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Enhanced Material Management: Application of Natural Language Processing and Rule-based Modelling for Simplifying Storage Requirements in a Museum

Georg Grossmann (University of South Australia, Australia)
Alice Beale (South Australian Museum, Australia)
Harkaran Singh (University of South Australia, Australia)
Ben Smith (University of South Australia, Australia)
Julie Nichols (University of South Australia, Australia)


Cultural heritage archiving is experiencing an increase in digitalisations of artefacts in the last 15 years. The reason behind this trend is a demand for providing information about the artefact in a more accessible way to the audience, for example, through online delivery or virtual reality. Other reasons might be to simplify and automate the management of artefacts. Having a ‘digital copy’ of artefacts, allows one to search an archive and plan its storage and dissemination in a comprehensive manner. With the increased digitalisation comes an increased use of artificial intelligence [AI] applications. AI can be very beneficial in classifying artefacts automatically through machine learning [ML] and natural language processing [NLP]. For example, an algorithm can identify the source and age of artefacts based on an image and can do this much faster for a large collection of photos than a human. Although AI provides many benefits, it also presents challenges: Sophisticated AI techniques require certain insights on how they work, need specialists to customise a solution, and require an existing large dataset to train an algorithm. Another challenge is that typical AI techniques are regarded as black boxes, which means they decide, but it is not obvious why a decision has been made. This chapter describes a project in collaboration with the South Australian Museum [SAM] on the application of AI to extract material lists from a description of artefacts. A large dataset to train an algorithm did not exist, and hence, a customised approach was required. The outcome of the project was the application of NLP in combination with easy-to-customise rules that can be applied by non-IT specialists. The resulting prototype achieved the extraction of materials from a large list of artefacts within seconds and a flexible solution that can be applied on other collections in the future.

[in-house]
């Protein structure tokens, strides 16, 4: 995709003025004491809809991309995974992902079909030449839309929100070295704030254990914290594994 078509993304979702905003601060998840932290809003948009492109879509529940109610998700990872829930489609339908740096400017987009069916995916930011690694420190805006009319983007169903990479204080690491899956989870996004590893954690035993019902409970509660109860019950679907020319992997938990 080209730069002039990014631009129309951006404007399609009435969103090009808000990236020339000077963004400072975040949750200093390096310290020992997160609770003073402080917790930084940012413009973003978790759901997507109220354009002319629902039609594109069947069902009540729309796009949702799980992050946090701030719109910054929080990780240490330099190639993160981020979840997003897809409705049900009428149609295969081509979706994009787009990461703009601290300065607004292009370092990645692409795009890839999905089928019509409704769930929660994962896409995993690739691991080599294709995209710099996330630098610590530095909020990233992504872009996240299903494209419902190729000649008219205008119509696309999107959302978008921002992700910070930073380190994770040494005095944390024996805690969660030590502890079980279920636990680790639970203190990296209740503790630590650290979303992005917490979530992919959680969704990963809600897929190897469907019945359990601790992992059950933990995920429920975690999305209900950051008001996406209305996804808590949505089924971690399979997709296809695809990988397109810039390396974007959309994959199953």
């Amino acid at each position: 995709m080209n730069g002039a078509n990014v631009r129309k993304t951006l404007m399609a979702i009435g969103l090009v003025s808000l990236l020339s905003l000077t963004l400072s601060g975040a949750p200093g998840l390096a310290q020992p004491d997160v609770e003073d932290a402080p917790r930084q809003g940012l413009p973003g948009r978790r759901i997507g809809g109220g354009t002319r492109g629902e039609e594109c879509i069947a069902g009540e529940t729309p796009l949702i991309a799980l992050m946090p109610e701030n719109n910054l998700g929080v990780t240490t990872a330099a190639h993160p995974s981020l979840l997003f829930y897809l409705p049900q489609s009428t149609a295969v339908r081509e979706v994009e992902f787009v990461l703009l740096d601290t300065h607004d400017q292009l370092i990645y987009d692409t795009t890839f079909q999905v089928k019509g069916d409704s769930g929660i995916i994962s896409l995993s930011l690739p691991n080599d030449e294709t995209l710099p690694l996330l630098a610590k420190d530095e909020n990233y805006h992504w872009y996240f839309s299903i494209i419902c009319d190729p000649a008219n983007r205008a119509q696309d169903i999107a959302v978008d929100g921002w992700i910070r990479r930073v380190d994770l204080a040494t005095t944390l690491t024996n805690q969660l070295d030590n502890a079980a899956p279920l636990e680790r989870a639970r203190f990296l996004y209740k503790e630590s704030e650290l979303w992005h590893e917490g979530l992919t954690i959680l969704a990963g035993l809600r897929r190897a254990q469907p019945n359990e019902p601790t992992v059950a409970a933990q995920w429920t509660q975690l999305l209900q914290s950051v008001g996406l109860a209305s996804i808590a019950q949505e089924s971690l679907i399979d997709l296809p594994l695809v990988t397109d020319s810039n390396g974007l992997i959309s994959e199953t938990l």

Grossmann, G., Beale, A., Singh, H., Smith, B. and Nichols, J. (2024), "Enhanced Material Management: Application of Natural Language Processing and Rule-based Modelling for Simplifying Storage Requirements in a Museum", Nichols, J. and Mehra, B. (Ed.) Data Curation and Information Systems Design from Australasia: Implications for Cataloguing of Vernacular Knowledge in Galleries, Libraries, Archives, and Museums (Advances in Librarianship, Vol. 54), Emerald Publishing Limited, Leeds, pp. 41-55.



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Copyright © 2024 Georg Grossmann, Alice Beale, Harkaran Singh, Ben Smith and Julie Nichols